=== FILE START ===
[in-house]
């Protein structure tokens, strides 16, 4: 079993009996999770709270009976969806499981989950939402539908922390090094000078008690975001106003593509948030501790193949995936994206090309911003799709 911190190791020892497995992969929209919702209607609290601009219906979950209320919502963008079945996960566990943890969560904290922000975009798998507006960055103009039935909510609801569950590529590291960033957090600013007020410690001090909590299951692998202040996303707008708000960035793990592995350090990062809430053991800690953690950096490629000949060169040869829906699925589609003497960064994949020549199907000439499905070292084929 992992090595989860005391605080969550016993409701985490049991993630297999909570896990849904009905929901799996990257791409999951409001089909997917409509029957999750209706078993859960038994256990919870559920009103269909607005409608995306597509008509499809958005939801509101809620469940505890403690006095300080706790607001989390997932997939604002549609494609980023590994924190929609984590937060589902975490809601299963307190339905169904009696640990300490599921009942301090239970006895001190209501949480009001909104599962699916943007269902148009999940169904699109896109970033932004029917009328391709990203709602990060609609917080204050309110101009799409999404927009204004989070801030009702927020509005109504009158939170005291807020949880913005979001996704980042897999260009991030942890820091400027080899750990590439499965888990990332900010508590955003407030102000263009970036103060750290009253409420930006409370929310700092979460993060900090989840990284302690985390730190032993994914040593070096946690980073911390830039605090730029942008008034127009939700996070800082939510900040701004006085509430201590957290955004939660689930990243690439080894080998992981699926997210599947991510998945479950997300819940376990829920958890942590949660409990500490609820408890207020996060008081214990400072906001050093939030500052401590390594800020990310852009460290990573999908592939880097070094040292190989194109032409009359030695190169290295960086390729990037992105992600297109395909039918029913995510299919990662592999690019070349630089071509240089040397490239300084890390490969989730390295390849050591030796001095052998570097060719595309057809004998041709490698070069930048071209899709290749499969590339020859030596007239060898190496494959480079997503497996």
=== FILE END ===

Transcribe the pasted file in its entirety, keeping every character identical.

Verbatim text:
[in-house]
């Protein structure tokens, strides 16, 4: 079993009996999770709270009976969806499981989950939402539908922390090094000078008690975001106003593509948030501790193949995936994206090309911003799709 911190190791020892497995992969929209919702209607609290601009219906979950209320919502963008079945996960566990943890969560904290922000975009798998507006960055103009039935909510609801569950590529590291960033957090600013007020410690001090909590299951692998202040996303707008708000960035793990592995350090990062809430053991800690953690950096490629000949060169040869829906699925589609003497960064994949020549199907000439499905070292084929 992992090595989860005391605080969550016993409701985490049991993630297999909570896990849904009905929901799996990257791409999951409001089909997917409509029957999750209706078993859960038994256990919870559920009103269909607005409608995306597509008509499809958005939801509101809620469940505890403690006095300080706790607001989390997932997939604002549609494609980023590994924190929609984590937060589902975490809601299963307190339905169904009696640990300490599921009942301090239970006895001190209501949480009001909104599962699916943007269902148009999940169904699109896109970033932004029917009328391709990203709602990060609609917080204050309110101009799409999404927009204004989070801030009702927020509005109504009158939170005291807020949880913005979001996704980042897999260009991030942890820091400027080899750990590439499965888990990332900010508590955003407030102000263009970036103060750290009253409420930006409370929310700092979460993060900090989840990284302690985390730190032993994914040593070096946690980073911390830039605090730029942008008034127009939700996070800082939510900040701004006085509430201590957290955004939660689930990243690439080894080998992981699926997210599947991510998945479950997300819940376990829920958890942590949660409990500490609820408890207020996060008081214990400072906001050093939030500052401590390594800020990310852009460290990573999908592939880097070094040292190989194109032409009359030695190169290295960086390729990037992105992600297109395909039918029913995510299919990662592999690019070349630089071509240089040397490239300084890390490969989730390295390849050591030796001095052998570097060719595309057809004998041709490698070069930048071209899709290749499969590339020859030596007239060898190496494959480079997503497996």